Layers of the Atmosphere
The atmosphere consists of five layers: The troposphere, the stratosphere, the mesosphere, the thermosphere, and the exosphere. The thickness of these layers is slightly different around the globe, and also varies according to temperature and season. In this discussion, we will focus primarily on the troposphere and the stratosphere because human-made pollutants affect the function of the lower layers.
Consequently, weather phenomena such as clouds, lightning, thunder, storms and rain take place in this layer.
Carbon dioxide is much heavier than the other gases. So the amount of carbon dioxide is higher in this lower layer of the atmosphere. It tends to decrease as the altitude increases. Therefore the temperature decreases with the increasing altitude at the rate of 1'C per 165 metres. This ratio of decrease in temperature with the increase of altitude is called the lapse rate.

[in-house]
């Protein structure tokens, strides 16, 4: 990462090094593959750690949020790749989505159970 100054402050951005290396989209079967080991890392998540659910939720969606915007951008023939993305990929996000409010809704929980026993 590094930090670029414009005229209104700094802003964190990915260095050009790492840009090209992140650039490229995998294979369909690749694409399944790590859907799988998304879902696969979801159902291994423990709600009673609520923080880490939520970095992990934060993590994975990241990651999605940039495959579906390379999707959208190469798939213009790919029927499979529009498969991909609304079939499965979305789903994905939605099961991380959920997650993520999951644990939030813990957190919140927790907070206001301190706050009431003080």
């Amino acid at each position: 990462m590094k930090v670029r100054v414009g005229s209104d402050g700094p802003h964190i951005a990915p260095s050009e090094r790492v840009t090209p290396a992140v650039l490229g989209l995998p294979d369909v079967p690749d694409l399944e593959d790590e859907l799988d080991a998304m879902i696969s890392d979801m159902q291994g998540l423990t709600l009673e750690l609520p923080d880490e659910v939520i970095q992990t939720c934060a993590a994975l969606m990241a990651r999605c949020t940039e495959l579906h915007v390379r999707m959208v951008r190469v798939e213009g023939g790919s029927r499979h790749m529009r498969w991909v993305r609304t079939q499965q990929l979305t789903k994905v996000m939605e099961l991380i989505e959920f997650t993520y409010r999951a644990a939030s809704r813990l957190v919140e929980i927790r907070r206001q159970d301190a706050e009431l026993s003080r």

Among the above said layers of the atmosphere, the stratosphere filters the ultraviolet rays and protects the Earth. Let us now learn the significance of ozone layer and its depletion.
In the troposphere, 'bad' ozone is an air pollutant . It damages human health and vegetation. It is a key ingredient of urban smog. In the stratosphere, we find the 'good' ozone that protects life on earth from the harmful effects of the sun's ultraviolet rays.
Ozone is constantly being formed in the earth's atmosphere by the action of the sun's ultraviolet radiation on oxygen molecules. Ultraviolet light splits the molecules apart by breaking the bonds between the atoms. A highly reactive free oxygen atom then collides with another oxygen molecule to form an ozone molecule. Because ozone is unstable, ultraviolet radiation quickly breaks it up, and he process begins again.
About 90% of the zone in the earth's atmosphere lies in the stratosphere. Ozone forms a very thin layer in the stratosphere, where it is more concentrated than anywhere else. While both oxygen and ozone together absorb 95 to 99.9% of the sun's ultraviolet radiation, only ozone effectively absorbs the most energetic ultraviolet light, which causes biological damage.
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